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Unknown white male: fugue amnesia or imposter?

Imagine waking up in a subway traveling to Coney Island in Brooklyn, NY and having no idea how you got there, where you were, where you lived or even your name. This is what allegedly happened to Doug Bruce. Unknown white male was the moniker on Douglas Bruce's identity band after the police took him to Coney Island Hospital on July 3, 2003. 

The film is a documentary directed and edited by Rupert Murray, an old friend of Bruce's from his days in England.  When Rupert heard what had happened to his friend he approached him about a documentary.  Included in the film are interviews with Bruce's family and friends; psychologists, psychiatrists and other experts in memory loss; along with interviews with Bruce at various stages of his mystery journey into his past.

Several hours after waking in the subway, while still unidentified, Bruce is interviewed on video about his experience.  He sounds genuinely confused, shaken, frightened.  He had with him a backpack which contained a few items but no sort of ID.  The only clue was a pink piece of paper in a Spanish-English dictionary with a phone number on it.  Frightened and disoriented, Bruce went to the police who subsequently took him to Coney Island Hospital.  It was a hospital staff member who called the number and described this man to the woman who answered.  She claimed no knowledge of such a man.  After some time it dawned on her he might be a young man her daughter had dated recently and she encouraged her to go see him at the hospital.  The daughter recognized him right away, telling him, "You've got a great life."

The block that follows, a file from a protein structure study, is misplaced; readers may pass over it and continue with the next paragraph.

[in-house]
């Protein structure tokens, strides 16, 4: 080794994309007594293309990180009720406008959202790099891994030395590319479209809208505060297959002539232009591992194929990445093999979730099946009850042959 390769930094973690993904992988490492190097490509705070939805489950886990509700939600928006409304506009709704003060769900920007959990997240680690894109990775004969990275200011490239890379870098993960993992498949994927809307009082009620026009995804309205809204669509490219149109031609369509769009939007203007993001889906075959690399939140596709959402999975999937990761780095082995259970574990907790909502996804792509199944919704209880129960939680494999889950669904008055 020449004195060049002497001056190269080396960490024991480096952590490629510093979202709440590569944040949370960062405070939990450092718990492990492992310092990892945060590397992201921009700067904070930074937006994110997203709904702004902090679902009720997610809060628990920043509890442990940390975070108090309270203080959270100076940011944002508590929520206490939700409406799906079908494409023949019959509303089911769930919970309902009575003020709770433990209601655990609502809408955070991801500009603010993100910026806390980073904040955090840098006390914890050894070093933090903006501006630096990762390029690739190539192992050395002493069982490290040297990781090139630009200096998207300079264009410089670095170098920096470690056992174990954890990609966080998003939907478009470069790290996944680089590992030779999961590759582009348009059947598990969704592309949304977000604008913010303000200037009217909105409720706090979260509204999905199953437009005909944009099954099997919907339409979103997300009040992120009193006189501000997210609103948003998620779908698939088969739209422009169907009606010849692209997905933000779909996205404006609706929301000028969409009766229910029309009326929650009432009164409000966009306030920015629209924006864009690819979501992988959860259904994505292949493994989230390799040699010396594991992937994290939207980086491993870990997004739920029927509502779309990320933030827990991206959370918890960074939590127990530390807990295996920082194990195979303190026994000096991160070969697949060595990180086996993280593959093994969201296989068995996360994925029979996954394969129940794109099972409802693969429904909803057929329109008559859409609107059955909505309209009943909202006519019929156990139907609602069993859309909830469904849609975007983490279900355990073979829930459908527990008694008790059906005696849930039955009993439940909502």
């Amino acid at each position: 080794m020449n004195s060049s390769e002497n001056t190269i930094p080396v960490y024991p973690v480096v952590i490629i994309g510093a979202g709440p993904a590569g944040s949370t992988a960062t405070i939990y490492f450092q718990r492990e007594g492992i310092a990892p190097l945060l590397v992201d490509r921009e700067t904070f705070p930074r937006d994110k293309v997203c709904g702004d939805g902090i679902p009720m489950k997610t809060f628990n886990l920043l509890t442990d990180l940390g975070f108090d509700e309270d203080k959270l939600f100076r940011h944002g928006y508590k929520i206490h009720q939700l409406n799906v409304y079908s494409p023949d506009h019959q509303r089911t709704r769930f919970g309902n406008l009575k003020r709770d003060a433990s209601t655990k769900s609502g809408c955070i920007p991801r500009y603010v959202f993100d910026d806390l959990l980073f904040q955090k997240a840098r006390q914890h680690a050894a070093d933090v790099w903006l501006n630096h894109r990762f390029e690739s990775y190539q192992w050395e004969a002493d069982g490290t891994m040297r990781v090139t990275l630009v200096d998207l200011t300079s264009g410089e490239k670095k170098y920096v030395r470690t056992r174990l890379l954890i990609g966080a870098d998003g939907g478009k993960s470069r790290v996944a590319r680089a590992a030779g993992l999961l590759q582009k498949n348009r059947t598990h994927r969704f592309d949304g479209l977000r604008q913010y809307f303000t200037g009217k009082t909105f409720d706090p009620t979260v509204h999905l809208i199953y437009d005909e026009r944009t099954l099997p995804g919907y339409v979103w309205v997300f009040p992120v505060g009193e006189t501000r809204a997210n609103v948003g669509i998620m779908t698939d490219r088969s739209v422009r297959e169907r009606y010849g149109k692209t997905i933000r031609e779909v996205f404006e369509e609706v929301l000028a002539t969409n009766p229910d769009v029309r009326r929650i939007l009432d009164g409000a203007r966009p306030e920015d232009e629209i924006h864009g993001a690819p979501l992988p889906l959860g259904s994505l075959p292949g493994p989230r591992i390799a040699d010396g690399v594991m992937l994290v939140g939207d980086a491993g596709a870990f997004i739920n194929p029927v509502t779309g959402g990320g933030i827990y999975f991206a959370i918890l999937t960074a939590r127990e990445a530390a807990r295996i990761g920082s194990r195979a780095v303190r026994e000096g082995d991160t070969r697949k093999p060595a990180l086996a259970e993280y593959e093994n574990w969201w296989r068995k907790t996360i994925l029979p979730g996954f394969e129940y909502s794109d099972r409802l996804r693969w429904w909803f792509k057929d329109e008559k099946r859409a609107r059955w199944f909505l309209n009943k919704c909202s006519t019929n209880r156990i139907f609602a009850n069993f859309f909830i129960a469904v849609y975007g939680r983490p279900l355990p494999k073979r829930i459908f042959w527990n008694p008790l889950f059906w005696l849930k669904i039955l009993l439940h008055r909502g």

He lived in a large loft, was a wealthy stockbroker who quit the business life at 30 to pursue photography at the School of Visual Arts in Manhattan. A  friend had spoken to him the night before and was told Bruce planned on staying home and going to bed early. 

Bruce has no memory of any of the previous 35 years of his life before he woke in the subway.  When he woke in the subway he had a few bumps on his head, which was throbbing. Experts describe his type of amnesia as very rare, possibly a fugue amnesia which is often mentioned in connection with multiple personalities.  Did another personality suddenly take over Doug's life?

There are many theories as to what happened to Bruce including that he is faking it to become the "toast of the town" (Washington Post).  Since no physical causes were found, many have doubts about the veracity of his tale (see also NPR article).

However, Bruce's family and friends, while initially having doubts, seem convinced of his memory loss.  They say he is a different person: less cynical and sarcastic, less arrogant, more introspective.  He even dresses differently.  He is rebuilding relationships with some of his old friends, has a new girlfriend, is getting reacquainted with his father and sisters and states some months after the incident that he no longer cares if he regains his memory, though doctors say he may regain his memory at some point.

The film delves into questions of who we really are?  Are we the product of our experiences and environment or is who we are already there, built-in at birth?  Did Doug concoct a way to change his life consciously or did some mysterious malady take away his memory?  The film discusses types of memory and what type he retained-how to swim, speak, walk etc.; and what he lost-memories of his life experiences.  He states he "saw the world with the eyes of a newborn baby and the maturity of a grown man" and that he "saw no cliches or stereotypes, only originality".  He has re-enrolled in the photography program at SVA and his professors there also see a different person.

The film is a fascinating study of one man's unusual journey, and opens up questions of memory, life choices, personality development.  If he is faking it he is a very talented actor and could make a bundle in film.

Watching some the the "extras" on the DVD gives some insight into how Murray put the film together, why he used some of the images we see during the film.  It is for you to decide:  Is Bruce for real?  Were Murray's choices of imagery effective?  Can you get the feeling of how it would be to wake up and not know who you are?

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